Unravelling effects of cooperative adaptive cruise control deactivation on traffic flow characteristics at merging bottlenecks

Cooperative Adaptive Cruise Control (CACC) systems have the potential to increase roadway capacity and mitigate traffic congestion thanks to the short following distance enabled by inter-vehicle communication. However, due to limitations in acceleration and deceleration capabilities of CACC systems, deactivation and switch to ACC or human-driven mode will take place when conditions are outside the operational design domain. Given the lack of elaborate models on this interaction, existing CACC traffic flow models have not yet been able to reproduce realistic CACC vehicle behaviour and pay little attention to the influence of system deactivation on traffic flow at bottlenecks. This study aims to gain insights into the influence of CACC on highway operations at merging bottlenecks by using a realistic CACC model that captures driver-system interactions and string length limits. The authors conduct systematic traffic simulations for various CACC market penetration rates (MPR) to derive free-flow capacity and queue discharge rate of the merging section and compare these to the capacity of a homogeneous pipeline section. The results show that an increased CACC MPR can indeed increase the roadway capacity. However, the resulting capacity in the merging bottleneck is much lower than the pipeline capacity and capacity drop persists in bottleneck scenarios at all CACC MPR levels. It is also found that CACC increases flow heterogeneity due to the switch among different operation modes. A microscopic investigation of the CACC operational mode and trajectories reveals a close relation between CACC deactivation, traffic congestion and flow heterogeneity.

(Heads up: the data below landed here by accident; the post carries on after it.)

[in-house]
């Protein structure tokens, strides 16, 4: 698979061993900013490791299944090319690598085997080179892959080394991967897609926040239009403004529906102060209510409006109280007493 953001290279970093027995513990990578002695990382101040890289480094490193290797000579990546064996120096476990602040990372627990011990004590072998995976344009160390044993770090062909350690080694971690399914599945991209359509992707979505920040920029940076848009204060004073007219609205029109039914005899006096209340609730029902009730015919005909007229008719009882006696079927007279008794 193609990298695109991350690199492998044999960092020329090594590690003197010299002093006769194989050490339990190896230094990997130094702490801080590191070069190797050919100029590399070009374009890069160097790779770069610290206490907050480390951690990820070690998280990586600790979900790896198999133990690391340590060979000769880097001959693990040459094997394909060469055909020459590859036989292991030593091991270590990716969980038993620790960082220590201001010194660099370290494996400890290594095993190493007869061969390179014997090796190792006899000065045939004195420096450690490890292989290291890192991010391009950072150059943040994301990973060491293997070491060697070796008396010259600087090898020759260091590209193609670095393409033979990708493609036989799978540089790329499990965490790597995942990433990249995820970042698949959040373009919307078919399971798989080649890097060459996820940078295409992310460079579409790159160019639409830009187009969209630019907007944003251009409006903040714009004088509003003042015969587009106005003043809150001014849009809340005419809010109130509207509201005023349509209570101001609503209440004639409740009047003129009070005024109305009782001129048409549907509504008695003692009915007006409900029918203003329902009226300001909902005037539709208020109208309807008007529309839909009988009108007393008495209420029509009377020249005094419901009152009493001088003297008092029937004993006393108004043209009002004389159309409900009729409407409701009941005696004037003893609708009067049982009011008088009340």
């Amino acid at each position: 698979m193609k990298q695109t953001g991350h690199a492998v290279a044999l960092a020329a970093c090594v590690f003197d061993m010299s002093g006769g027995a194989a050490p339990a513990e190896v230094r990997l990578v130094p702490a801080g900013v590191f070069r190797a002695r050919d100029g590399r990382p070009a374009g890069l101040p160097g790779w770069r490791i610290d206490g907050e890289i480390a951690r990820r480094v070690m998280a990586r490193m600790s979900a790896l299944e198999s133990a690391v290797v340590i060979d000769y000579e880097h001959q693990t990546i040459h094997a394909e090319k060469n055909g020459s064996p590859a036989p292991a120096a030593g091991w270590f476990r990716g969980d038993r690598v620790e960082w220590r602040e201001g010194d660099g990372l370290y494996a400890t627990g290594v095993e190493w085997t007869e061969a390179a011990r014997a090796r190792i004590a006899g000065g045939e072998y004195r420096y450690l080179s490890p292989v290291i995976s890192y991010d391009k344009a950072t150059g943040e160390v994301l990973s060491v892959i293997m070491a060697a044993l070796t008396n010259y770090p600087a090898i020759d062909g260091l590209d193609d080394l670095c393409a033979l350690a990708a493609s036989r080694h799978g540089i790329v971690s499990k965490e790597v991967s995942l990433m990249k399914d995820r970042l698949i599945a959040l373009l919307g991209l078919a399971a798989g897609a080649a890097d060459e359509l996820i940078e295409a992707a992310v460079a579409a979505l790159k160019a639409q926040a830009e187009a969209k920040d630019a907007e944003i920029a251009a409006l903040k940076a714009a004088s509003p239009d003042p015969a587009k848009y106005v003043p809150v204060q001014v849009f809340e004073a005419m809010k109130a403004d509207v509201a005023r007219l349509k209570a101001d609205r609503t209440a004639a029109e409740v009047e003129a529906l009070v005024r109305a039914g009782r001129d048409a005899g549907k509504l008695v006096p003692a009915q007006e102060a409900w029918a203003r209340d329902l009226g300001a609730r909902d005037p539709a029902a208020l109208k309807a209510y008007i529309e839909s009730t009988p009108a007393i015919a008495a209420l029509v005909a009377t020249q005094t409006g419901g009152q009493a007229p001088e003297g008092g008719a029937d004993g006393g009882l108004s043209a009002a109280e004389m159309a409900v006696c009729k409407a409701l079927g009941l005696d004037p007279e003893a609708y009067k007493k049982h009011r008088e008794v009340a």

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  • Accession Number: 01684026
  • Record Type: Publication
  • Files: TRIS
  • Created Date: Oct 16 2018 3:04PM